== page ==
Cirri, Giovanni Battista: 6 String Quartets Op.13

65.90

  • Composer: Giovanni Battista Cirri
  • Edition: Da Vinci Edition
  • Format: A4 - Paperback
  • Genre: Chamber
  • Instrumentation: String Quartet
  • Pages: 96
  • Period: Classical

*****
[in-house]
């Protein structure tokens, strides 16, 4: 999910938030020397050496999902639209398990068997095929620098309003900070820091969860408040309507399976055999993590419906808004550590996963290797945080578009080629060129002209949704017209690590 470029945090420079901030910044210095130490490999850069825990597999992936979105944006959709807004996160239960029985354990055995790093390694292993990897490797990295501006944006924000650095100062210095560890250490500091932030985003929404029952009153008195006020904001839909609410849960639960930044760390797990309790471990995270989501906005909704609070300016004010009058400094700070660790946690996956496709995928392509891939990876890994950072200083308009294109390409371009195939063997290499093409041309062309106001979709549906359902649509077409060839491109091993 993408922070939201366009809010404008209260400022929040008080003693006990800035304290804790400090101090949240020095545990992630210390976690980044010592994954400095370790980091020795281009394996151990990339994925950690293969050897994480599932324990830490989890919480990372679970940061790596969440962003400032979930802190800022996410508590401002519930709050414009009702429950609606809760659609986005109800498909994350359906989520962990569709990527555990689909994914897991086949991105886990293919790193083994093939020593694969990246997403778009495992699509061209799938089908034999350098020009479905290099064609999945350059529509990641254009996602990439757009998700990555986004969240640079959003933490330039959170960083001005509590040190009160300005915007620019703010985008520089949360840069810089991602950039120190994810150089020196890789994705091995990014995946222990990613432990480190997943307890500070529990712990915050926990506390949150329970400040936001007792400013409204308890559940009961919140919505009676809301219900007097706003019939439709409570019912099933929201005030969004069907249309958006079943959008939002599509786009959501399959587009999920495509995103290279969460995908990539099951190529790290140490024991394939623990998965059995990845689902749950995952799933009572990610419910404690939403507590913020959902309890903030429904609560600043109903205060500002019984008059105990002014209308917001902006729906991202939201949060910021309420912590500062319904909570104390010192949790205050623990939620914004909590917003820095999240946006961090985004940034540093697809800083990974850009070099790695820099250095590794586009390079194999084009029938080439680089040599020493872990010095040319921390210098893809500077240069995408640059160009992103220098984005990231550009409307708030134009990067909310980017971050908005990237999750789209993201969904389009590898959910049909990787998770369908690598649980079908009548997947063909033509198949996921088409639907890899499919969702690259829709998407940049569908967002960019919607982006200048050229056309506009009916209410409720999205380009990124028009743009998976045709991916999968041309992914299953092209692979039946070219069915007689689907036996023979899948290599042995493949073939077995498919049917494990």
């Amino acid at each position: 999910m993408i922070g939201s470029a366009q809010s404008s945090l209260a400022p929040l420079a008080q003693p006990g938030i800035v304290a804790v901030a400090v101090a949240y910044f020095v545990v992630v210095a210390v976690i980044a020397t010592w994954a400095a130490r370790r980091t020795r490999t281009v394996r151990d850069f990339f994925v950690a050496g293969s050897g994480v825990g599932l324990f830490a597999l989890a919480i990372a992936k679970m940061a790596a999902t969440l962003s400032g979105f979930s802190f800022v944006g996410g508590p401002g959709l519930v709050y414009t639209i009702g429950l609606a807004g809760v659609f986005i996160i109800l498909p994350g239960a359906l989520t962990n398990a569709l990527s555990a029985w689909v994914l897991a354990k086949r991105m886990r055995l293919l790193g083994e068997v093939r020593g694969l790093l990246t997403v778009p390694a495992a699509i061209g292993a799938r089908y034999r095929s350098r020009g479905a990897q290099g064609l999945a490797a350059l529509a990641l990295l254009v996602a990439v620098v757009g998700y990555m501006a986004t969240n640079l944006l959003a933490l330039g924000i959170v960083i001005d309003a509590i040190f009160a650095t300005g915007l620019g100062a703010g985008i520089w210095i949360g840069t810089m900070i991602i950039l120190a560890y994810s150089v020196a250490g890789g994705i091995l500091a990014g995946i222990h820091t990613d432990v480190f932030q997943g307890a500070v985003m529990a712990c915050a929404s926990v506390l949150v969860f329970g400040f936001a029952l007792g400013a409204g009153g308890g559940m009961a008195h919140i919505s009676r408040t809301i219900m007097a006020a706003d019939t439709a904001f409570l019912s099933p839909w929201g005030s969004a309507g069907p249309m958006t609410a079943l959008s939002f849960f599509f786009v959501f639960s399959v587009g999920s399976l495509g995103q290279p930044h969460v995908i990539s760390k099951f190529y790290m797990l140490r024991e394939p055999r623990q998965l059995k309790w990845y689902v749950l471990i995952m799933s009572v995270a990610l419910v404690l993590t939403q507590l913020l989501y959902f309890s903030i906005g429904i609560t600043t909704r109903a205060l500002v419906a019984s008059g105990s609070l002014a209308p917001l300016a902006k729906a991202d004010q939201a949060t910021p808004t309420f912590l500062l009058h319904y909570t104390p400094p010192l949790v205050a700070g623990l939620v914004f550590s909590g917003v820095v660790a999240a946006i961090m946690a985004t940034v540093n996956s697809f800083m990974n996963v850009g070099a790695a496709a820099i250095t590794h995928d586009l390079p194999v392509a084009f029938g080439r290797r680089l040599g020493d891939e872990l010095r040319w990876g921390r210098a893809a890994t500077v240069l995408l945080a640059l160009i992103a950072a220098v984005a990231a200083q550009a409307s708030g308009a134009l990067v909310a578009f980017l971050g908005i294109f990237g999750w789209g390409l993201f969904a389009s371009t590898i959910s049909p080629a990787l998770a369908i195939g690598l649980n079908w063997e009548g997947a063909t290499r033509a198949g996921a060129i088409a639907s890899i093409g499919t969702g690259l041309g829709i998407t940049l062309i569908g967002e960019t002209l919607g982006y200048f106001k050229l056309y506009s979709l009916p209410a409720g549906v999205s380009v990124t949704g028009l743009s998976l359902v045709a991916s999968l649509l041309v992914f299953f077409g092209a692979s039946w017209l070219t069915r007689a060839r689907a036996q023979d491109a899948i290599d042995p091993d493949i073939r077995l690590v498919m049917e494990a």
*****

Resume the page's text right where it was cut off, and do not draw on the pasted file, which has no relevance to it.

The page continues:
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Giovanni Battista Cirri (b Forlì, 1 Oct 1724; d Forlì, 11 June 1808). Italian cellist and composer. He studied with his brother Ignazio (1711–87), organist at Forlì Cathedral from 1759, and composer of 12 organ sonatas, op.1 (London, 1770) and six sonatas for harpsichord with violin accompaniment, op.2 (London, c1772), and Giovanni Balzani, organist at the church of the Madonna del Fuoco. He was admitted to holy orders in 1739 but pursued a varied musical career. He was at first attached to the basilica of S Petronio, Bologna, as a composer and cellist, and may have studied with Padre Martini. From 1759 he was a member of the Accademia Filarmonica; in that year he met the Duke of York in Forlì. Subsequently he began to travel. He was in Paris during the early 1760s, where his first works were published and a ‘symphony’ performed at the Concert Spirituel on 5 April 1763. In 1764 he settled in London, where he was employed as a chamber musician to the Duke of York and director of music for the Duke of Gloucester. His first public appearance in London, on 16 May, was as accompanist to the violinist Marcella. He played solos at the eight-year-old Mozart’s first public concert in London (Spring Gardens, St James’s, 5 June 1764) as well as at his final appearance (13 May 1765). In addition to his duties for the nobility, Cirri was a popular soloist and accompanist. He participated in the Bach-Abel concerts, performed concertos during the intervals of operas and oratorios, and assisted in numerous benefit concerts. Most of his publications date from this phase of his career, the dedications testifying to his patronage by the English nobility and aristocracy. His address in about 1770, as given on his Deux quattuors, was in Greek Street, Soho. In 1780 he returned to Forlì to help his ailing brother at the cathedral, though he often played away from Forlì, and in 1782 was principal cello at the Teatro dei Fiorentini, Naples. In 1787 he succeeded his brother as maestro di cappella at Forlì Cathedral. Cirri's compositions demonstrate skilful harmonic and structural organization within intimate chamber forms, his obbligato cello parts of the 1760s and 70s reflecting the increasing attractiveness and acceptance of the instrument in a melodic role. While emphasizing tunefulness over technical display, his solo writing employs comfortable use of the upper registers, with scale, arpeggio and string-crossing figurations based on stationary, block hand positions.